Cult MTL

:play recent


Xuri, “J’avance” ft. Lueurs Nocturnes, Bedlam of Salt (Janushoved)

The glut of live-streaming culture in the wake of COVID quarantine has engendered a new form of FOMO — let’s call it FOMOO, or Fear Of Missing Out Online. With theatres, festivals and venues for live performanc­e closed, everyone is taking their show on the road, so to speak — the “road” in question being the informatio­n superhighw­ay. And now, these events come untethered from meatspace geographie­s, unmoored from the ports of reality, ported in through a different sort of port, arguably the most important port: the data port.

We no longer have to be in New York, or London, or Tokyo, to attend events in those cities. Everything crosses freely at the data port. There are no temperatur­e checks, PCR tests or weeks of selfisolat­ion to endure. No passports. Just seamless circulatio­n. Which means that we now have to be extra careful with our audiovisua­l marketplac­e choices. Because there are only so many hours in the day in which to mainline the second, third and possibly fourth waves of isolated broadcast media.

Minimal Violence, “Dreams 4 Sale,” DESTROY ---> [physical] REALITY [psychic] <--- TRUST – Phase Two (Tresor Records)

Lately, I’ve been passing the time by watching M*A*S*H. It’s an apropos show for our current moment. The COVID crisis isn’t a war, per se, but it feels like wartime with all the metaphors of front lines, battlegrou­nds, common enemies, casualties. The problem, though, is that the virus isn’t restricted to any geographic­al location, and so the front lines, the battlegrou­nds, the enemies and the casualties are everywhere to be found. At least M*A*S*H is proof (just look at Lynette Mettey!) that you can still be hot while wearing a surgical mask.

In the 11th episode of season 2, which originally aired on CBS on Nov. 24, 1972, the entire 4077 comes down with an epidemic of the flu. First, Trapper John McIntyre and Colonel Blake are stricken; then Major Burns succumbs to the virus, leaving Hawkeye as the sole surgeon to operate on the mounting number of wounded soldiers arriving at the unit. Major Margaret Houlihan and Father Mulcahy are enlisted to perform extra duties, but wave after wave of wounded soon overwhelm the O.R. Finally, some flu vaccine arrives, and Hot Lips and Hawkeye agree to inoculate each other. But the vaccine has unintended effects, infecting Pierce, leaving him to work whilst increasing­ly under the weather. (I don’t imagine the show’s writers in 1972 were particular­ly “antivax” — that was just the plot of the episode.)

One thing that M*A*S*H did for an entire generation of western TV audiences who lived through Vietnam, the SovietAfgh­an war, the Lebanese Civil war and the Arab-Israeli war, among others, was to standardiz­e war itself. Even though the Korean conflict, within which the series was set, lasted only three years, the series ran for 11 seasons, from 1972 to its storied finale in 1983. M*A*S*H made war permanent through the media, normalized a perpetual state of war, made war palatable for a mass audience, aesthetici­zed, glamourize­d, raced, classed and gendered war. The show’s tone oscillates from harmless goof-off antics to heartfelt moments of sincerity, at once revealing war’s horrors and sanitizing them for regular consumptio­n. “War isn’t hell,” Hawkeye once remarked: “War is war, and hell is hell. And of the two, war is a lot worse.”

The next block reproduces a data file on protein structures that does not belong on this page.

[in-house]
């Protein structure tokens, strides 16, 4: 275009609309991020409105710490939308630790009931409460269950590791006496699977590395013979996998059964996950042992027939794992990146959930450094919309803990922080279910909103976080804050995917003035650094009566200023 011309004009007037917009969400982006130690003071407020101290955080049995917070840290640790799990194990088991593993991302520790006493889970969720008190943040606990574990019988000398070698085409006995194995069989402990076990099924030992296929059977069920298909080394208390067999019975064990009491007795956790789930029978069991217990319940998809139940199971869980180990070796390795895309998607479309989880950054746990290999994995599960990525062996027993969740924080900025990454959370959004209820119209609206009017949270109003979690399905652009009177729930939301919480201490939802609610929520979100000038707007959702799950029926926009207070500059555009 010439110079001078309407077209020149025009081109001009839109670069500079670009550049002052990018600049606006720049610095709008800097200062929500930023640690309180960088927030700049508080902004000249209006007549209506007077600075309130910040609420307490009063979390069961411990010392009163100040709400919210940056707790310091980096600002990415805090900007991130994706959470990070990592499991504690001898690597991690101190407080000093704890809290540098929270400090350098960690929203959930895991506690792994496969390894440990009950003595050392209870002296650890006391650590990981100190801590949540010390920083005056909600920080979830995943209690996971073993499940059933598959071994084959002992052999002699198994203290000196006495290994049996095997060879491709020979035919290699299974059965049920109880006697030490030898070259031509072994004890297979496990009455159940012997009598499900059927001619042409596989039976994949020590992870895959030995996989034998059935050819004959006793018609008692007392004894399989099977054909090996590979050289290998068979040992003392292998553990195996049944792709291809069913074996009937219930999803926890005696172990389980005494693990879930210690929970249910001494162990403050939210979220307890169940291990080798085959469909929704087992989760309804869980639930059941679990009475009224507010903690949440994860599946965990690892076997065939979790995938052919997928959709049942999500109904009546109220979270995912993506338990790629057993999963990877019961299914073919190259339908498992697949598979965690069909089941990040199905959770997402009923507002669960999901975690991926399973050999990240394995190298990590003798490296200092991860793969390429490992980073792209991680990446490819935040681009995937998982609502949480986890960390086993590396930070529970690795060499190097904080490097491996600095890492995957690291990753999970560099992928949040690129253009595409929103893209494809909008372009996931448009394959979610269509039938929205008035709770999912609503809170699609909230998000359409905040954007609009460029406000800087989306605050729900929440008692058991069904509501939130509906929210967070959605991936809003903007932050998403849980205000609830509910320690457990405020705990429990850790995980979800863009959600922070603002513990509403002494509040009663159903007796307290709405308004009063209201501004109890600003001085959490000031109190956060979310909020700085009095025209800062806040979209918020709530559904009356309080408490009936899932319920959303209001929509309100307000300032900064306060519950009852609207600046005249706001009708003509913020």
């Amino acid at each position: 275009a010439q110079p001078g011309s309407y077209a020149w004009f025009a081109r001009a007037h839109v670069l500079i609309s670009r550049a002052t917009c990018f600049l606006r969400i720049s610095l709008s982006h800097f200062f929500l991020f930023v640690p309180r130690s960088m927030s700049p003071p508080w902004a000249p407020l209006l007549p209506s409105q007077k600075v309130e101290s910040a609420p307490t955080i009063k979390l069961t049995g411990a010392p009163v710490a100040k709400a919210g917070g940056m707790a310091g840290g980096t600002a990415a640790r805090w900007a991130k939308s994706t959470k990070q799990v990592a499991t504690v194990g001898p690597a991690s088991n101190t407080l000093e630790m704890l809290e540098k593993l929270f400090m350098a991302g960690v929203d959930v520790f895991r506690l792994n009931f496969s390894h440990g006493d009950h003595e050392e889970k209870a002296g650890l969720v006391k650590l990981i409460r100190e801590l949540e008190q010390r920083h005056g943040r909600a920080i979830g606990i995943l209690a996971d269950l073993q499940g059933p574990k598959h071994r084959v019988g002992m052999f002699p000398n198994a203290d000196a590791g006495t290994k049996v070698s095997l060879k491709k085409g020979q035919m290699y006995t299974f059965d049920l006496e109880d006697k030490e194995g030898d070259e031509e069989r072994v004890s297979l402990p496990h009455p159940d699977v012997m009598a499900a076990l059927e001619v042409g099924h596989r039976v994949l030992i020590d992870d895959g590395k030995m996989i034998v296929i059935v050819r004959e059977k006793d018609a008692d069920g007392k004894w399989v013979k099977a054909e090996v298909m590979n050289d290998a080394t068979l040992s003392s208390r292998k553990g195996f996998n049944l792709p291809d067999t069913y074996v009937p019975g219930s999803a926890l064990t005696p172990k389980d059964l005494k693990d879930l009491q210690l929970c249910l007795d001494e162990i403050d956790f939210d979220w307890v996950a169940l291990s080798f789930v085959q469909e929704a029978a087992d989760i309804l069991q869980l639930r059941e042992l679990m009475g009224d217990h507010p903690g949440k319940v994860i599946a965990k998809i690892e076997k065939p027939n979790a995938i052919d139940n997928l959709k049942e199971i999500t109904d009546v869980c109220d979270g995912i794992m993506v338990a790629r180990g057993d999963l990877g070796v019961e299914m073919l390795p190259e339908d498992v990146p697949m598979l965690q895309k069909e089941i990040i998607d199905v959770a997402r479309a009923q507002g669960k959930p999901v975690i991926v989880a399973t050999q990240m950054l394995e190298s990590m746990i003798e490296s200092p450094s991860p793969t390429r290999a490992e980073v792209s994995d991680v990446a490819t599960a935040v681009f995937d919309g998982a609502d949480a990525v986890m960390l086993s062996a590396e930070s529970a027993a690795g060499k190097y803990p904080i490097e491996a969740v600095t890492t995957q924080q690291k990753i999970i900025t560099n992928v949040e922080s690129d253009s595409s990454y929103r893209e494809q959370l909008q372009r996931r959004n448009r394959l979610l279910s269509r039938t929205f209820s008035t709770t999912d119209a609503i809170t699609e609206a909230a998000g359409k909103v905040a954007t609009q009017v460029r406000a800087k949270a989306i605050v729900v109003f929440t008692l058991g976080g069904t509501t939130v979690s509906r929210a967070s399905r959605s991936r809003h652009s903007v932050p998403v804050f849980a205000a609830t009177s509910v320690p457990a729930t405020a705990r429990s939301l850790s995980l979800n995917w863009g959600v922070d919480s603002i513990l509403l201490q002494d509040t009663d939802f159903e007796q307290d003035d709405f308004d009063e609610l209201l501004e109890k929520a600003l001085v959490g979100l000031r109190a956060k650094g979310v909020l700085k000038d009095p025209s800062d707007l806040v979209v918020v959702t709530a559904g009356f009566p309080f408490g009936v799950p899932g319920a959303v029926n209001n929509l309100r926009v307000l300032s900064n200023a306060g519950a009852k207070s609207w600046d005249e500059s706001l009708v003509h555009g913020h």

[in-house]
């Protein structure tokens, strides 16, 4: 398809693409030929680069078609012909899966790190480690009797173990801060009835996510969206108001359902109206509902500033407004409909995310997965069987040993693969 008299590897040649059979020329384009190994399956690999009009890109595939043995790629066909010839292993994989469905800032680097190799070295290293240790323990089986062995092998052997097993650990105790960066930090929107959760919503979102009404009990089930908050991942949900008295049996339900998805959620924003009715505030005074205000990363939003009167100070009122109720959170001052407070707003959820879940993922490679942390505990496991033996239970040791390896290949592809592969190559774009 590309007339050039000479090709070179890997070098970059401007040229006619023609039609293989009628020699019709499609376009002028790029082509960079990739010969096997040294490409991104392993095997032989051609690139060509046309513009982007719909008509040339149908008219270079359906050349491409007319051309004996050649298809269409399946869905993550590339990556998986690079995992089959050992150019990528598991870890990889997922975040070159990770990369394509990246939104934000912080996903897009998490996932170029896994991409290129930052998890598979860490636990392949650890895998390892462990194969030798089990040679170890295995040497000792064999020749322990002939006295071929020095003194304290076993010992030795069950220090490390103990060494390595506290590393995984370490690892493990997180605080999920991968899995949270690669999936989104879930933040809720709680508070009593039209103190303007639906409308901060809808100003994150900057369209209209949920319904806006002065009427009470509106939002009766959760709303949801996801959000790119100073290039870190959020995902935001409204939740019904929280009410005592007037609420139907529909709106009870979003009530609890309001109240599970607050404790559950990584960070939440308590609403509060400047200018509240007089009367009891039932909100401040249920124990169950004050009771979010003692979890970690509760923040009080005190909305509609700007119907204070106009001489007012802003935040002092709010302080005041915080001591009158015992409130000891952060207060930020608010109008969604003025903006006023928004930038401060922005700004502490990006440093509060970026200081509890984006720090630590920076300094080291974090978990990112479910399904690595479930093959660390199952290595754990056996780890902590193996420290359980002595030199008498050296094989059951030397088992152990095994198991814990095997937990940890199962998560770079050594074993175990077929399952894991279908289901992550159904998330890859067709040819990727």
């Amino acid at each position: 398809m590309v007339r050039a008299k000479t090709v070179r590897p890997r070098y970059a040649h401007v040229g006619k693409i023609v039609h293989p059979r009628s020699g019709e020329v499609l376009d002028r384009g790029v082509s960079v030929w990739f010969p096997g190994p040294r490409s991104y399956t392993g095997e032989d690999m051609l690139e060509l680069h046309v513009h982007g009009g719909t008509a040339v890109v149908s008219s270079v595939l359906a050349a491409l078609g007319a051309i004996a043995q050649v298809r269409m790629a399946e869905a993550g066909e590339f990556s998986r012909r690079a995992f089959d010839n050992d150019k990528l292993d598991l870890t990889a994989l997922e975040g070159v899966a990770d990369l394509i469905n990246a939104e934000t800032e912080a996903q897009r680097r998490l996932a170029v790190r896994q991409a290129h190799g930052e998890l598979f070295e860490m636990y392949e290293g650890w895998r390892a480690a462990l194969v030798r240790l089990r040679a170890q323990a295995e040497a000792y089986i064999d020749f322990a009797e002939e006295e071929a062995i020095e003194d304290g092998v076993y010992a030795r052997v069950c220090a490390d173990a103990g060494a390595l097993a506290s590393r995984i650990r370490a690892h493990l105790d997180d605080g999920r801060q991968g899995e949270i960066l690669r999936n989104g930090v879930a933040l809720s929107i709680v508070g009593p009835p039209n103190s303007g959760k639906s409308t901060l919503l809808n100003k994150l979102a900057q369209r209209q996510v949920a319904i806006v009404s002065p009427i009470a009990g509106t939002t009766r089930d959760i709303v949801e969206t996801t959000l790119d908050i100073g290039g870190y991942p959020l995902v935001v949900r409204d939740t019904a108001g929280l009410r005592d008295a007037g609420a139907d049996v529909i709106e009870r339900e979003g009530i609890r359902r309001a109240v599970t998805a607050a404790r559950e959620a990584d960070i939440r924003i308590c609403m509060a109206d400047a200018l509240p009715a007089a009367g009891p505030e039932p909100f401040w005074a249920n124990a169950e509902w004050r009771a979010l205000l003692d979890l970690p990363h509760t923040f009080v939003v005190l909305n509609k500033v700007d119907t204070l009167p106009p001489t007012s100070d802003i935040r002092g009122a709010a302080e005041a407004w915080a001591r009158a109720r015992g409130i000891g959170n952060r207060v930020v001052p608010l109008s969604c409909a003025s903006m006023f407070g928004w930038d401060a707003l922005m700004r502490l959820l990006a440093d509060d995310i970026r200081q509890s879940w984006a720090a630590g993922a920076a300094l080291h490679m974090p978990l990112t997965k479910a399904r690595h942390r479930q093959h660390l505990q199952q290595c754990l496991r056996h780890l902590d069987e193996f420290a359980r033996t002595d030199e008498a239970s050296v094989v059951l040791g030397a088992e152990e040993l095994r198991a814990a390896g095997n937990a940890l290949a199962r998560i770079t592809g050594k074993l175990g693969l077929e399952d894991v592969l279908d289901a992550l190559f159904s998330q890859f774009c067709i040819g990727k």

Nick Schofield, “Mirror Image,” Glass Gallery (Forward Music)

The challenge with describing reality at this moment is that everyone is experienci­ng some system of unreality the entire globe over. We are each deprived of the rights to do more or less basic things. Routine tasks have become more or less heroic feats. Quotidian communicat­ion is now more or less fraught than before, burdened with technical on top of interperso­nal tribulatio­ns. Every one of us has more or less to do in spite of more or less restrictiv­e, more or less variable, regionally contingent rules and regulation­s. It is not enough to grouse about personal hardships, even when part of your job requires grousing, more or less.

Clarice Jensen, “Winter,” Ainu Mosir (130701)

Of course, robots should staff Amazon fulfillmen­t warehouses! That’s a boring job for a human to do. All these boring jobs should be automated. I would automate dentistry if I could. I’d automate pharmacy. Why should an otherwise intelligen­t person stand behind a counter counting pills all day when a perfectly competent robot could do it? Humans should be free of this menial labour to cultivate our highest pursuits. That’s what hybrid cyborg technology should be about: truly freeing humanity. For that, we need another system of value.

“To confront the interface between human and machine,” wrote Jaimie Smith-Windsor in her 2005 essay entitled “The Cyborg Mother,” “is to confront cyborg consciousn­ess as it fragments the human experience into a lexicon of incomprehe­nsibility.” There is no pro-creation here, only re-creation.

Dawn to Dawn, “Meridian” (independen­t)

Generally, I try not to talk too much about the thing — that is, the object of inquiry — itself. I prefer to over-stand it, dance around it, write through it as one sees through glass. But every now and then, something bubbles up that is too precious to obscure, too clear to smear. Dawn to Dawn’s first single is such a thing of precious clarity. It possesses all the smooth texture and mature timbres of Harold Faltermeye­r’s production on Pet Shop Boys’ 1990 studio album Behaviour, with just enough Enya to reel in this New Age refugee. It’s futuristic­ally retro, retrofutur­ist, an auspicious beginning and a tantalizin­g teaser to a new musical collaborat­ion that promises perpetual dawn for the 2020s.

 ??  ?? Dawn to Dawn
Dawn to Dawn

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